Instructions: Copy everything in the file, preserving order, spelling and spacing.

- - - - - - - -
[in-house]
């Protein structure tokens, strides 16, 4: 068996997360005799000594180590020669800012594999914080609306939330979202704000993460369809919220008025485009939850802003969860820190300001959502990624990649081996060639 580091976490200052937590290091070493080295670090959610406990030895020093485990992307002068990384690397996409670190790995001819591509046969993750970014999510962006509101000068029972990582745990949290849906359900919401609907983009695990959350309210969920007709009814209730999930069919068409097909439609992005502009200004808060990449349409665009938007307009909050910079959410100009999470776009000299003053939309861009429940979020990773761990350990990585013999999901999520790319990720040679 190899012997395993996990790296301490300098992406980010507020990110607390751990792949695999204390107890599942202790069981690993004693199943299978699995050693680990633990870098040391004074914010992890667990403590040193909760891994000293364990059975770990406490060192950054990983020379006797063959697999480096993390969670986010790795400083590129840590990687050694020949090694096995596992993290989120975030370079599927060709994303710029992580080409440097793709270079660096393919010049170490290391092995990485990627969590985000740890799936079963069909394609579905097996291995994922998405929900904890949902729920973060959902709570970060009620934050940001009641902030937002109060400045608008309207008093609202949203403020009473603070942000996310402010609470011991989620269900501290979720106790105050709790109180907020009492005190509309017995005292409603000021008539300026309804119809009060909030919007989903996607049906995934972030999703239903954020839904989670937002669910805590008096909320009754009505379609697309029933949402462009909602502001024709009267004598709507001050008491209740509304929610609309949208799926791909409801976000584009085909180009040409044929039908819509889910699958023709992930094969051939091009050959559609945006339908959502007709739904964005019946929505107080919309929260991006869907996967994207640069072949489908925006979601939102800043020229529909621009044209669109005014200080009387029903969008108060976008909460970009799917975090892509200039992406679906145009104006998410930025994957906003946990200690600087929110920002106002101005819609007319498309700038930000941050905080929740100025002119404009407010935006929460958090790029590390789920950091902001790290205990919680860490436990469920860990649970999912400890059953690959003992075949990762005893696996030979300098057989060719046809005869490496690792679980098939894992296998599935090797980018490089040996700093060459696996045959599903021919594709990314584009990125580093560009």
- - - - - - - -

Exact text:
[in-house]
């Protein structure tokens, strides 16, 4: 068996997360005799000594180590020669800012594999914080609306939330979202704000993460369809919220008025485009939850802003969860820190300001959502990624990649081996060639 580091976490200052937590290091070493080295670090959610406990030895020093485990992307002068990384690397996409670190790995001819591509046969993750970014999510962006509101000068029972990582745990949290849906359900919401609907983009695990959350309210969920007709009814209730999930069919068409097909439609992005502009200004808060990449349409665009938007307009909050910079959410100009999470776009000299003053939309861009429940979020990773761990350990990585013999999901999520790319990720040679 190899012997395993996990790296301490300098992406980010507020990110607390751990792949695999204390107890599942202790069981690993004693199943299978699995050693680990633990870098040391004074914010992890667990403590040193909760891994000293364990059975770990406490060192950054990983020379006797063959697999480096993390969670986010790795400083590129840590990687050694020949090694096995596992993290989120975030370079599927060709994303710029992580080409440097793709270079660096393919010049170490290391092995990485990627969590985000740890799936079963069909394609579905097996291995994922998405929900904890949902729920973060959902709570970060009620934050940001009641902030937002109060400045608008309207008093609202949203403020009473603070942000996310402010609470011991989620269900501290979720106790105050709790109180907020009492005190509309017995005292409603000021008539300026309804119809009060909030919007989903996607049906995934972030999703239903954020839904989670937002669910805590008096909320009754009505379609697309029933949402462009909602502001024709009267004598709507001050008491209740509304929610609309949208799926791909409801976000584009085909180009040409044929039908819509889910699958023709992930094969051939091009050959559609945006339908959502007709739904964005019946929505107080919309929260991006869907996967994207640069072949489908925006979601939102800043020229529909621009044209669109005014200080009387029903969008108060976008909460970009799917975090892509200039992406679906145009104006998410930025994957906003946990200690600087929110920002106002101005819609007319498309700038930000941050905080929740100025002119404009407010935006929460958090790029590390789920950091902001790290205990919680860490436990469920860990649970999912400890059953690959003992075949990762005893696996030979300098057989060719046809005869490496690792679980098939894992296998599935090797980018490089040996700093060459696996045959599903021919594709990314584009990125580093560009």